Bossert said "criminals" are responsible, not the U.S. government. Bossert says the U.S. hasn't ruled out involvement by a foreign government, but that the recent ransom demands suggest a criminal network.
Indian authorities were on high alert for news of malfunctioning computers Monday, after experts estimated 5 percent of affected computers were in the country.
The Computer Emergency Response Team of India issued a red-colored "critical alert" — it's highest alarm level — and urged computer users to update their systems and use protective software.
But few major problems were reported. The head of the government response team told Press Trust of India news agency that "everything seems to be normal, so far. No reports have come in" detailing cyberattacks in the country.
The Kaspersky Lab, a security solutions firm, had estimated that up to 5 percent of computers affected globally could be in India. The country is considered vulnerable thanks to a large number of computers running on older Microsoft operating systems.
Britain's health service says most hospitals hit by the global "ransomware" attack are back up and running, but seven are still experiencing IT disruption and canceling appointments.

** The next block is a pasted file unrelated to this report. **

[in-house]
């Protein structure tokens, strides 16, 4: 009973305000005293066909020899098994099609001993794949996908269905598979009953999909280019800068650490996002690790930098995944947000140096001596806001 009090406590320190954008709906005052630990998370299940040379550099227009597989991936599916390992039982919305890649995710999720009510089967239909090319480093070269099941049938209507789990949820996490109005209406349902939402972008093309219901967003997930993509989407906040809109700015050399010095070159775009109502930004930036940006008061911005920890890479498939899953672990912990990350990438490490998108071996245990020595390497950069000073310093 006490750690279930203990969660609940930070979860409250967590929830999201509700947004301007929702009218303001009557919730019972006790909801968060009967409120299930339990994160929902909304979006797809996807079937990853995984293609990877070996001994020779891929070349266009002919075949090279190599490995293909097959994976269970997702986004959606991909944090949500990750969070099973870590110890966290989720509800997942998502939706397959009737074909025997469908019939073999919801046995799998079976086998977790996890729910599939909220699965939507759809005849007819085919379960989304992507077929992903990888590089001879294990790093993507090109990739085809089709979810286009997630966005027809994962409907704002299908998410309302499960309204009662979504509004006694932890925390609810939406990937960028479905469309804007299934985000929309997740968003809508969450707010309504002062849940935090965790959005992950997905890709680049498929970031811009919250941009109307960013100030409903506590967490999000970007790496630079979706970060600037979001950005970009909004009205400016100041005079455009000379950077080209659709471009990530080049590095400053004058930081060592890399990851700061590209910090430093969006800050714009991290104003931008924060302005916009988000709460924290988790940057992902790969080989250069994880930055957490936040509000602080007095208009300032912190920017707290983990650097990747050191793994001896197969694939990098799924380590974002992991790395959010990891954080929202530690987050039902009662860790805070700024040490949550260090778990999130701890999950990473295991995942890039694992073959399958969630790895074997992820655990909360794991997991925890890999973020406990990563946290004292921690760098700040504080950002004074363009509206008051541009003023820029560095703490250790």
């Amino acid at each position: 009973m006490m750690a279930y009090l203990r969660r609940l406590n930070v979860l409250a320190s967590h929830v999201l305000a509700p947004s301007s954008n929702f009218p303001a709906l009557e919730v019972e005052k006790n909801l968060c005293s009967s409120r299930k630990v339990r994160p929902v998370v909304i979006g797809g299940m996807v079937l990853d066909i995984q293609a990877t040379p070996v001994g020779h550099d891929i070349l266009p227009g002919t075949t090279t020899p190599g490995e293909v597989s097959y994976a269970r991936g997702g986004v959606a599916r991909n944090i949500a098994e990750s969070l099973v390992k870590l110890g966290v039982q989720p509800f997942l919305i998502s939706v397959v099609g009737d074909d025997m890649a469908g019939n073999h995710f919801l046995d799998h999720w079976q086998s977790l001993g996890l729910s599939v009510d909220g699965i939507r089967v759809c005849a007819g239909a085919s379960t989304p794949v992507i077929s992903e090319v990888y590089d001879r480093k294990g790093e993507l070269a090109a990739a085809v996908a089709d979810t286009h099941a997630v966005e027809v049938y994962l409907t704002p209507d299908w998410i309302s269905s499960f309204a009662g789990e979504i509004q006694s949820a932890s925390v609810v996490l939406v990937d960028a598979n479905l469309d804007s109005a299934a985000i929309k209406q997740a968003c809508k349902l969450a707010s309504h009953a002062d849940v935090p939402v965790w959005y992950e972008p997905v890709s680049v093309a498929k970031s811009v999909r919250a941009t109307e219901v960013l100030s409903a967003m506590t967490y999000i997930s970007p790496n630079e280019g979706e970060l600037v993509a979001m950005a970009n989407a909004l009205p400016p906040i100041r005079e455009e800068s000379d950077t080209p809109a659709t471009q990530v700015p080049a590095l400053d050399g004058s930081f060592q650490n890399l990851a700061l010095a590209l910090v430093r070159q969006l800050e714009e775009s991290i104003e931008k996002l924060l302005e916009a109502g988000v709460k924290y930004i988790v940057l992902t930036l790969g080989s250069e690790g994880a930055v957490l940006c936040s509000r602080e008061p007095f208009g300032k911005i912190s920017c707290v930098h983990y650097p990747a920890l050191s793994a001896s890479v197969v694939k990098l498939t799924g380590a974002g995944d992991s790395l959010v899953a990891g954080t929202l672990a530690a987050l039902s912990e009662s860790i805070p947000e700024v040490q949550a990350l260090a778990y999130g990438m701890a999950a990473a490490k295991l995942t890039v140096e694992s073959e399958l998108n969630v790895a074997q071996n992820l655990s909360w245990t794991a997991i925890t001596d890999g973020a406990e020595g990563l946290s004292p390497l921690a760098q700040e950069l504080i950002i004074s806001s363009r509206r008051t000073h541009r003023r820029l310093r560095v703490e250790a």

About a fifth of NHS trusts — the regional bodies that run hospitals and clinics — were hit by the attack on Friday, leading to thousands of canceled appointments and operations.
Health officials say seven of the 47 affected are still having IT problems and have asked for "extra support" from the National Health Service.
Barts Health, which runs five London hospitals, says it is still sending some ambulances to other hospitals and has canceled some surgeries and outpatient appointments.
Ciaran Martin, chief executive of the U.K.'s National Cyber Security Centre, has warned that more computers could be infected Monday as doctors' practices re-opened after the weekend.
In France, auto manufacturer Renault said one of its plants, which employs 3,500 people in Douai, northern France, wasn't reopening Monday as technicians continued to deal with the aftermath of the global cyberattack.
The company described the temporary halt in production as a "preventative step." The company gave no details on the degree to which the plant was affected by the malware. Renault said all of its other plants in France were open Monday.
The problem with its home page wasn't ransomware after all, Osaka city hall said. The site is now back up but the real cause of the problem is not yet clear, said spokesman Hajime Nishikawa.
Kyodo News said one personal computer was affected at one office at East Japan Railway Co., but train services were not affected.